Jackson’s 23 games for Seattle’s Arizona Rookie League squad produced a line of .280/.344/.476 with 10 of his 23 hits for extra bases. Playing baseball in triple-digit temperatures is most certainly a learning experience for a San Diego native, but then again playing pro ball anywhere for the first time is like pulling up a chair in a classroom.
“The biggest thing is probably the speed of the game, the consistency and the way everyone just plays together. We’re all playing for the same thing,” Jackson said. “Everyone’s out there having fun, enjoying themselves, the consistency is there and the speed of the game picks up quite a bit from high school. That would probably be the most noticeable thing I figured out once I reach pro ball.”
Don’t you also figure out that playing professionally, especially in the minor leagues, is playing more for self than for team? After all, teams don’t get promoted–individuals do. Yet Jackson manages to look beyond this notion as he carves his own path.
“You know what…it is. If you look at it from the outside that’s the big picture, that’s how it is. But at the same time, at least for us as players, we’re trying to win as a team,” he explained. “We’re not looking to go out there and try to play it by ourselves. We try to feed off of our teammates. We try to feed off of our coaches. We try to move as a team together and all progress at the same time, per se. Maybe that doesn’t happen, but we try to compete as a team, we try to do everything as a team and we try to help each other out. “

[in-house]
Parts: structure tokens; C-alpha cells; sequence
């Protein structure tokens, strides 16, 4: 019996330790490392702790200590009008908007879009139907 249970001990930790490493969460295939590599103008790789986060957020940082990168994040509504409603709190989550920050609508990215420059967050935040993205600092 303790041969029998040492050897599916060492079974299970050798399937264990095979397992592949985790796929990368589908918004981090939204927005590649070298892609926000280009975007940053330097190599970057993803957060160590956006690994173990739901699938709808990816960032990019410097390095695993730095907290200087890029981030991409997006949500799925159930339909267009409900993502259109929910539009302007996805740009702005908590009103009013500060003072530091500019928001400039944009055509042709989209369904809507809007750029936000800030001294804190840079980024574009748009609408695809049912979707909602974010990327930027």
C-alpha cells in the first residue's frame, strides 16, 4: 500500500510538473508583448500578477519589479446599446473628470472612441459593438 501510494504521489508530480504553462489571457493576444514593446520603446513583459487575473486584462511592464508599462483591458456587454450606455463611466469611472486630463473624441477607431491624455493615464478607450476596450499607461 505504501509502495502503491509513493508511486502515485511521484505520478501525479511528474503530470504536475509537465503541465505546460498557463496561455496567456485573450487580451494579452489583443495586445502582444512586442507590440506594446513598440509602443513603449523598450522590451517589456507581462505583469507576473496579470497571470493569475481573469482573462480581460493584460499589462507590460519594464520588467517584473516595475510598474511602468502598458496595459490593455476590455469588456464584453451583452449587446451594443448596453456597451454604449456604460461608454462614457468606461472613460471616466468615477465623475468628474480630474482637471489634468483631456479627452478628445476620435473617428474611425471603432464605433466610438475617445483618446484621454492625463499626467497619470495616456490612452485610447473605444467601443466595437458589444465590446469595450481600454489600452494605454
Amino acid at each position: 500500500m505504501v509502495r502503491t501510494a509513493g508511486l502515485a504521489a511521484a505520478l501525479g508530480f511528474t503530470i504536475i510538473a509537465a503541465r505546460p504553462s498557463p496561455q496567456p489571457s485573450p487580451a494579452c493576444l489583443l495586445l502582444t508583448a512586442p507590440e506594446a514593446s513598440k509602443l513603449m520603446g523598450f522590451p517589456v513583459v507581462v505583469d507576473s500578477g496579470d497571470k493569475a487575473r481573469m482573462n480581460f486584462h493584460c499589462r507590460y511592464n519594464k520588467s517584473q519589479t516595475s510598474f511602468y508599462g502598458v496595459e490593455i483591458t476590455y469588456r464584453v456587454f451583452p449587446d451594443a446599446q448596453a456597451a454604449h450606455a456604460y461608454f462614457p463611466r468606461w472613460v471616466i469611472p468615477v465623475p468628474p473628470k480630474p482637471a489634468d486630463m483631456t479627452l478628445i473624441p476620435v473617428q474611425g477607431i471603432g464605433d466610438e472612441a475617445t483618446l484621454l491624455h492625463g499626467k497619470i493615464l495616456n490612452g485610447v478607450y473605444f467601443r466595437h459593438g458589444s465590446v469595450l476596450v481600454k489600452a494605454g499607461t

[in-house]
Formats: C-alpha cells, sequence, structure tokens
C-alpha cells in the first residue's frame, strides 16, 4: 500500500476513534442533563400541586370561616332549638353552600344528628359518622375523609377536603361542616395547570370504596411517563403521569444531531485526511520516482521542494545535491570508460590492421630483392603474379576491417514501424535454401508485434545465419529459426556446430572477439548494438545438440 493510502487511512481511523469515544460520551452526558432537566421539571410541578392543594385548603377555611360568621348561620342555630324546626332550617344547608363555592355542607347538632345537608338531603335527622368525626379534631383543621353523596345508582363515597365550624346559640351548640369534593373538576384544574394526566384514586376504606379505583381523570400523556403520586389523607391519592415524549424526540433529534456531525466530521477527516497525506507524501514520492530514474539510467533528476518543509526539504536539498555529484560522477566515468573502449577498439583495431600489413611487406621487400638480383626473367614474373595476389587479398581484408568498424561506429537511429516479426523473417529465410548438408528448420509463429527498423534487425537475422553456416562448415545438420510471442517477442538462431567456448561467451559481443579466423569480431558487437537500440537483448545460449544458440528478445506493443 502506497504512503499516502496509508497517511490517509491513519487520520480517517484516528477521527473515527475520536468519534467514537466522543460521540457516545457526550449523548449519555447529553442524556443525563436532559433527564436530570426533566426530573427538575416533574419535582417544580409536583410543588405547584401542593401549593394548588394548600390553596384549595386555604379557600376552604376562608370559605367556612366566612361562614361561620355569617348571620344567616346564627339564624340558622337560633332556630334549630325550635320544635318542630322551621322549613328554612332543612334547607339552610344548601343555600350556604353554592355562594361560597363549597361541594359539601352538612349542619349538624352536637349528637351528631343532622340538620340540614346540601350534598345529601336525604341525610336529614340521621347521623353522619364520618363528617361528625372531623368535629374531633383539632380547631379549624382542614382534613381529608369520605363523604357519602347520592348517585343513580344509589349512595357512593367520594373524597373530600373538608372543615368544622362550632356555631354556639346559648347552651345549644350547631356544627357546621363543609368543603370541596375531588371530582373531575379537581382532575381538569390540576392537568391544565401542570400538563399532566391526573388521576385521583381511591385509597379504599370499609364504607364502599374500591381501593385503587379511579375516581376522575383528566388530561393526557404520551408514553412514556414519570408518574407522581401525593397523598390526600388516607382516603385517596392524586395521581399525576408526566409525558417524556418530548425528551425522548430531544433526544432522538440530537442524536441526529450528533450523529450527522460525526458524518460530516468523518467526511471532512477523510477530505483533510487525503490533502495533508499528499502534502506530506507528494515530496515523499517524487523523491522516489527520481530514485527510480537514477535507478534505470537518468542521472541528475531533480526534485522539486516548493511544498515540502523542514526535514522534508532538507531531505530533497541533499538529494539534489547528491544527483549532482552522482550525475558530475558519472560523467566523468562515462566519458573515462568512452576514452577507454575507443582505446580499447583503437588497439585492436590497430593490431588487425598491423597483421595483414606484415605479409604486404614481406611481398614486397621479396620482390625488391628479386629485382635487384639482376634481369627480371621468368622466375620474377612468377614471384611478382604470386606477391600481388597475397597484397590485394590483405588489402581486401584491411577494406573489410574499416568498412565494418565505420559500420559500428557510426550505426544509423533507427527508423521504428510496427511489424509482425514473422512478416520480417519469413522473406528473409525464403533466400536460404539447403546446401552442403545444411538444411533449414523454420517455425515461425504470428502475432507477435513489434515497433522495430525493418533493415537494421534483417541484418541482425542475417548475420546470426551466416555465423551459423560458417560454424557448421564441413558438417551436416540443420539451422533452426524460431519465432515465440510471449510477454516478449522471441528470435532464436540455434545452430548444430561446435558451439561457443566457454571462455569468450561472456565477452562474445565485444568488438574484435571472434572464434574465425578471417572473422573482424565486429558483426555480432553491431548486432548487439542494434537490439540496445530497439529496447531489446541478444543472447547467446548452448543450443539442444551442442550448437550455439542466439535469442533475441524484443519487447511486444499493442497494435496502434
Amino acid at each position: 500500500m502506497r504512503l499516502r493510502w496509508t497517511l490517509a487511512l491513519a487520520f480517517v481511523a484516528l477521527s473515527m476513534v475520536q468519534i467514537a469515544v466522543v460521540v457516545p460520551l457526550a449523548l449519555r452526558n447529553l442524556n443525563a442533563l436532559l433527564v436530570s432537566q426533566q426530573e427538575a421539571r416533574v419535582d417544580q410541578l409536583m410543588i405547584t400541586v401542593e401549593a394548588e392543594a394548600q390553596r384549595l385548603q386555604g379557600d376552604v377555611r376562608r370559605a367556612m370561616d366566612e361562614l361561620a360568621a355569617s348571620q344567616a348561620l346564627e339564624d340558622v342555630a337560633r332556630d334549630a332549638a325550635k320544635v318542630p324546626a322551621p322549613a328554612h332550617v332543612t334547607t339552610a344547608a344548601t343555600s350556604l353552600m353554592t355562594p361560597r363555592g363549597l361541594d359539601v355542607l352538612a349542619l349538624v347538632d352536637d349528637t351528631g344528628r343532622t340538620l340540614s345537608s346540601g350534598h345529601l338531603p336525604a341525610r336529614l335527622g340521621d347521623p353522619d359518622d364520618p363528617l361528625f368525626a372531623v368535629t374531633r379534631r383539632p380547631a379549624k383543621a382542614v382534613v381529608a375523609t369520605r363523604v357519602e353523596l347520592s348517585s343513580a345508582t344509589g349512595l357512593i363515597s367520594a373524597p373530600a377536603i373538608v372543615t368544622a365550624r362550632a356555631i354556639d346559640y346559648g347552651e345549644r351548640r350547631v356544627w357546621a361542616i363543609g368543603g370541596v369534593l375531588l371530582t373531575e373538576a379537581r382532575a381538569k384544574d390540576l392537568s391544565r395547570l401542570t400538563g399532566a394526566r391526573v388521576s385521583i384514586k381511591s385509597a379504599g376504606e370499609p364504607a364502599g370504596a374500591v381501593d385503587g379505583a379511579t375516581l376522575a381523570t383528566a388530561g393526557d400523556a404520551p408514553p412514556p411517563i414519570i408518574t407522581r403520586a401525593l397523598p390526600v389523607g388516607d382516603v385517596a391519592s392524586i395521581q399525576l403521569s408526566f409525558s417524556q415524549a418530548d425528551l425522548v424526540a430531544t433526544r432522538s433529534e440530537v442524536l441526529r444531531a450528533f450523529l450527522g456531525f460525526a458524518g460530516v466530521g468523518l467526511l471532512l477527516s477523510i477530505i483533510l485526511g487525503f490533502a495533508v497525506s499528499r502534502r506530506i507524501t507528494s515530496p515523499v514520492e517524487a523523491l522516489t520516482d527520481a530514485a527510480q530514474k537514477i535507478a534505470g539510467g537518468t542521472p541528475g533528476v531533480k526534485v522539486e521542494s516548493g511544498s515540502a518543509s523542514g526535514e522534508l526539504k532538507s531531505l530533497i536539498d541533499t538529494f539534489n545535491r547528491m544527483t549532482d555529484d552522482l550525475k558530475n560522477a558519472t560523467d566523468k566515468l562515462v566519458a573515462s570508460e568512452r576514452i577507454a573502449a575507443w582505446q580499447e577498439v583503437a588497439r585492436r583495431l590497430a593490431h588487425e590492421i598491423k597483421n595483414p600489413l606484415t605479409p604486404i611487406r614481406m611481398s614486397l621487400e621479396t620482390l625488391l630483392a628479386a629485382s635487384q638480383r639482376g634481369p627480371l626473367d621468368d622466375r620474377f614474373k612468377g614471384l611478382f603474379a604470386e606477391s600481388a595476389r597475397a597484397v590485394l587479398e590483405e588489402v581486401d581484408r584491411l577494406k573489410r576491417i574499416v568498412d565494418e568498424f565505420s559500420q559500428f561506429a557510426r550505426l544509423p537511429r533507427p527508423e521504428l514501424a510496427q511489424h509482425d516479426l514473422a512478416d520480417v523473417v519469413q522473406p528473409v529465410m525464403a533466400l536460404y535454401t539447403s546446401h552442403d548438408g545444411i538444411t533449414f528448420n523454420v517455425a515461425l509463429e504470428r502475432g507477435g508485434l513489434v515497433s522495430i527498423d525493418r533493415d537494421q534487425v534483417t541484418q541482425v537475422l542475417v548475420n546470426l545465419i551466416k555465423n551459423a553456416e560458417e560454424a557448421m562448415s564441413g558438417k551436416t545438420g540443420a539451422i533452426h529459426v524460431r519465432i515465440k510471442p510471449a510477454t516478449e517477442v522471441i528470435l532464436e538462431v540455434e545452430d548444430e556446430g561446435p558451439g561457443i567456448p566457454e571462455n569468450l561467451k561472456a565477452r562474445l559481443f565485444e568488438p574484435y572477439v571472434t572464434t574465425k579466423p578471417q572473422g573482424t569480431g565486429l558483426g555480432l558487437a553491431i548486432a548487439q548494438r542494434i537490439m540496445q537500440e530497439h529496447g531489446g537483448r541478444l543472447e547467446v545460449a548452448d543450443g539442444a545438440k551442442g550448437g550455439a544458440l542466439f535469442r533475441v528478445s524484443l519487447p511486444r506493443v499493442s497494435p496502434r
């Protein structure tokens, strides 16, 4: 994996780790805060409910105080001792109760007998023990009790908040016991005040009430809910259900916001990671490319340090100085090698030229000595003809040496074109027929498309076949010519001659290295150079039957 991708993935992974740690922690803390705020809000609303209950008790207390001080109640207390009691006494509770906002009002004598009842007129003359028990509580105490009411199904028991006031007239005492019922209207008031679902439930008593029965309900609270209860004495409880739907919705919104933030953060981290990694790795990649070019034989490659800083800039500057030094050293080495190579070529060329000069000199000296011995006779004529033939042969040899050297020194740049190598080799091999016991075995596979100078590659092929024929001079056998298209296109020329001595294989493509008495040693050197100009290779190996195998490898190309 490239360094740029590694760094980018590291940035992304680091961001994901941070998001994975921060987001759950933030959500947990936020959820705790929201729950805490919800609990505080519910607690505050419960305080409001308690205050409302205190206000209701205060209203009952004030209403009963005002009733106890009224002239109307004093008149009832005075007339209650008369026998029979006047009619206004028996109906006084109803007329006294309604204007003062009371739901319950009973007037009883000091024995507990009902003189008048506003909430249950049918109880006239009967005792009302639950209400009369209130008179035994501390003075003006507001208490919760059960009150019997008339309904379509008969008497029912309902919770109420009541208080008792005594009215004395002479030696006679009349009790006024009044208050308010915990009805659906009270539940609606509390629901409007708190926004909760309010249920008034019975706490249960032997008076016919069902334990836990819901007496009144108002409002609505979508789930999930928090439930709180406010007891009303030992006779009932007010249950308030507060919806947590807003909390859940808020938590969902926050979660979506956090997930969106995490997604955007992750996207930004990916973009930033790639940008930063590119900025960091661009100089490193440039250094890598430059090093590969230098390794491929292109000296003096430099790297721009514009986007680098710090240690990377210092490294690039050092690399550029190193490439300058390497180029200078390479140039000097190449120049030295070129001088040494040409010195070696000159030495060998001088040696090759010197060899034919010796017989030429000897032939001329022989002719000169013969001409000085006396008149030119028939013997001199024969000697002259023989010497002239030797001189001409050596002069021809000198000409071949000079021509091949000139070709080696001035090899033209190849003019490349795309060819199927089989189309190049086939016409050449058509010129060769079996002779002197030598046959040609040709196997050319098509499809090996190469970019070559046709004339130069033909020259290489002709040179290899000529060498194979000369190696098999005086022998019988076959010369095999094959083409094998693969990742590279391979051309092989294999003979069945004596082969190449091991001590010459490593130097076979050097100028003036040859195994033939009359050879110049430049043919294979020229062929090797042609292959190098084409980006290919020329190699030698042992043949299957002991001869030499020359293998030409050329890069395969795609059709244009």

The journey into the outfield didn’t come without its adventures and pitfalls. On July 21st, Jackson lost a ball in the lights while attempting a sliding catch, and was hit in the face with the batted ball. He missed about a month of the season with a small fracture in his sinus area. But as we learned before, the idle baseball player didn’t waste that time or allow it to affect his outlook.
“It was tough. It was tough not being out on the field, being able to help contribute to my team’s success. But at the same time, I knew that I was in great hands, the trainers took great care of me and I can’t complain at all. It was tough not being able to play, but I was glad to be able to watch the team have a very successful season,” Jackson said.
So we learn that Alex’s attitude, approach and work ethic come handed down from dad Dorian and mom Michelle.
“My mom sets an amazing example for me. The way she goes and she does her thing and makes sure that I have everything I need. She’s always there to support me and has my back on everything and it’s definitely a great feeling,” Jackson said in 2013.
“It’s just one of those things where it’s been since I was young, it’s been taught to me since I was little. You have to go out there and you have to work for everything that you have,” he said this past Sunday. “You can’t get to a certain level and just expect everything to come to you; you’ve got to work for what you get in life. So never stop working hard, just go out there and have fun. You never know what’s going to happen so go out there have fun and enjoy yourself.”
Jackson continues life here in Arizona, and continues to master life in the outfield at Mariners Instructional League.